Thursday, October 23, 2008

One Or Two Things I've Learned...

I don't condone the behavior of the DC Comics Insider -- the blogger who posted controversial allegations -- for a number of legal and ethical reasons that can hurt both the accused and the accuser. This person has crossed a line, and gotten way over his or her head in a way that I think he or she is not fully aware of. I think somebody on the Bendis Board (or maybe the Millar Boards?) said it was something like "it's just sick sad depressing fucked up shit." That is probably the biggest reason not to indulge in it all, because contact with it lessens you as a person and places a stain on your spirit.

But things need to change. Need. To. Change. My biggest fear is that because of this incident, people will shy away from public dialog regarding topics like sexual harassment in the comic book industry. That dialog still needs to continue when and where it is relevant and appropriate. The way The DC Comics Insider handled things was extremely poor, and dangerous to both him or her and the people mentioned in the blog.

The proper ways to deal with injustice, whether it be sexual harassment, racism, homophobia, or anything else are:
1. Find out what legal resources are available to you to address the issue and pursue them.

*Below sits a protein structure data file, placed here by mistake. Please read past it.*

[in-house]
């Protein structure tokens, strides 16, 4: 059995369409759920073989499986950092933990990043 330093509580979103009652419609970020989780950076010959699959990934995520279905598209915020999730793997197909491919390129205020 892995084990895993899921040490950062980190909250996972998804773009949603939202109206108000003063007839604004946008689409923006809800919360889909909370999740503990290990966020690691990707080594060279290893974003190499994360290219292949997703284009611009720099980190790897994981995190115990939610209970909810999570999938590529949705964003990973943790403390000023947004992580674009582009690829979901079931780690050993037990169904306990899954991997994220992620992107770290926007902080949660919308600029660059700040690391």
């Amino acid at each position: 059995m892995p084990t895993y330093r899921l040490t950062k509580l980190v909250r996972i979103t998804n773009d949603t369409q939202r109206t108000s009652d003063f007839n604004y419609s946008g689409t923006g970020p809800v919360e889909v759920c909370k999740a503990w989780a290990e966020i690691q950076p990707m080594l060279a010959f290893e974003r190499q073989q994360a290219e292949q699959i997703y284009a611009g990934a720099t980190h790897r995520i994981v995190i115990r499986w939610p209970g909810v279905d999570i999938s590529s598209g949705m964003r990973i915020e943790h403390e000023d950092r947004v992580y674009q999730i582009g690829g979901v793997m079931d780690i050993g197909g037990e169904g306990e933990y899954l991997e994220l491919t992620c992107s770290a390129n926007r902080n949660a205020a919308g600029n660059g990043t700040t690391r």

2. Get counseling.
3. Try to channel some of your hurt and frustration into something productive and expressive. This can be by joining or starting a support group, writing a book, painting a picture, anything.

To immediately go and "out" people in the fashion of The DC Comics Insider will hurt you as much as it will hurt them. It can even give those people you have a beef with sympathy; they become the victim. They get seen as the victim, you get victimized twice. Not a smart solution, is it? A better one is to find out legally what you can do. Or leave the situation; turn your back on it, and shake the dust off your feet.

But by no means do I subscribe to the "silence is golden" rule regarding injustice. I don't think it is distasteful for a member of a family to talk about some abuse that happened within it, for example. But you know -- there are people who do feel that way. They honestly feel that "what happens in the family, should stay in the family." I believe it is a primal response, some inherited predisposition from the apes, or maybe even the lizards.

That said, there are proper legal channels to go through. And they are there to protect you, as well as "them."

And if you are very concerned about the morality of a place you work at, leave it. Discuss it online, but don't put yourself at risk by using immoral tactics to do so. You then risk becoming the very thing you profess to hate.

The golden rule for all the frustrated, the unappreciated, the victims, the damaged, those with grudges...become a successful person. That'll show 'em.

And you know what they hate even more than you not giving in to your bitterness and destroying yourself? When you help other people. Been sexually harassed? Spend some time counseling a person that is going through the same thing you went through. Help give them the courage to get out of the bad situation. I've done that. It was awesome. They hate when you do that, you know. They hate it when you help empower people. So go help people. Stop giving these people sympathy by attacking them, and go out and help people.